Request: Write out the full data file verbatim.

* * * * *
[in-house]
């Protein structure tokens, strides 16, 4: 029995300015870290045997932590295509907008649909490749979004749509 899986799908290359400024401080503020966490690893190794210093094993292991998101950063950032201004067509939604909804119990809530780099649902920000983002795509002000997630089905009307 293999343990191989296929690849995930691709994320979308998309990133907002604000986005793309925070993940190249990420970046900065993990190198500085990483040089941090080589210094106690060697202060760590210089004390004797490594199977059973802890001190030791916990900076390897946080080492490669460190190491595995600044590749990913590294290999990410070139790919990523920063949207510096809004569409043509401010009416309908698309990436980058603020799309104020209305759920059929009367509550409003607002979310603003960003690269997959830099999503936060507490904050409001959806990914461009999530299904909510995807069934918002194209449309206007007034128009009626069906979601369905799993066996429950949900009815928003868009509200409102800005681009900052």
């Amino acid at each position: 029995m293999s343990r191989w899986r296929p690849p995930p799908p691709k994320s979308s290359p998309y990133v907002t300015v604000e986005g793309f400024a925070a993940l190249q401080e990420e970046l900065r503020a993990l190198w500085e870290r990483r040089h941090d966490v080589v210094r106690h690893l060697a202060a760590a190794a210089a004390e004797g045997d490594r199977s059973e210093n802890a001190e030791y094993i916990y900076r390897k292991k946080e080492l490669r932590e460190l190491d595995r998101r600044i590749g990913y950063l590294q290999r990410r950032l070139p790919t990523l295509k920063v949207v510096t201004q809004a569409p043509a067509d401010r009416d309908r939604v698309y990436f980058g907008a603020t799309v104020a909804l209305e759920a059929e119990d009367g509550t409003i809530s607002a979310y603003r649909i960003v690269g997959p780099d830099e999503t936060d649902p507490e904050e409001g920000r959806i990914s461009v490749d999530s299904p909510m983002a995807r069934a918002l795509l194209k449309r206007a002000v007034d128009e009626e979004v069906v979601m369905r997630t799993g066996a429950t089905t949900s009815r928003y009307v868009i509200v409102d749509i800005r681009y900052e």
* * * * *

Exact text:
[in-house]
């Protein structure tokens, strides 16, 4: 029995300015870290045997932590295509907008649909490749979004749509 899986799908290359400024401080503020966490690893190794210093094993292991998101950063950032201004067509939604909804119990809530780099649902920000983002795509002000997630089905009307 293999343990191989296929690849995930691709994320979308998309990133907002604000986005793309925070993940190249990420970046900065993990190198500085990483040089941090080589210094106690060697202060760590210089004390004797490594199977059973802890001190030791916990900076390897946080080492490669460190190491595995600044590749990913590294290999990410070139790919990523920063949207510096809004569409043509401010009416309908698309990436980058603020799309104020209305759920059929009367509550409003607002979310603003960003690269997959830099999503936060507490904050409001959806990914461009999530299904909510995807069934918002194209449309206007007034128009009626069906979601369905799993066996429950949900009815928003868009509200409102800005681009900052």
């Amino acid at each position: 029995m293999s343990r191989w899986r296929p690849p995930p799908p691709k994320s979308s290359p998309y990133v907002t300015v604000e986005g793309f400024a925070a993940l190249q401080e990420e970046l900065r503020a993990l190198w500085e870290r990483r040089h941090d966490v080589v210094r106690h690893l060697a202060a760590a190794a210089a004390e004797g045997d490594r199977s059973e210093n802890a001190e030791y094993i916990y900076r390897k292991k946080e080492l490669r932590e460190l190491d595995r998101r600044i590749g990913y950063l590294q290999r990410r950032l070139p790919t990523l295509k920063v949207v510096t201004q809004a569409p043509a067509d401010r009416d309908r939604v698309y990436f980058g907008a603020t799309v104020a909804l209305e759920a059929e119990d009367g509550t409003i809530s607002a979310y603003r649909i960003v690269g997959p780099d830099e999503t936060d649902p507490e904050e409001g920000r959806i990914s461009v490749d999530s299904p909510m983002a995807r069934a918002l795509l194209k449309r206007a002000v007034d128009e009626e979004v069906v979601m369905r997630t799993g066996a429950t089905t949900s009815r928003y009307v868009i509200v409102d749509i800005r681009y900052e």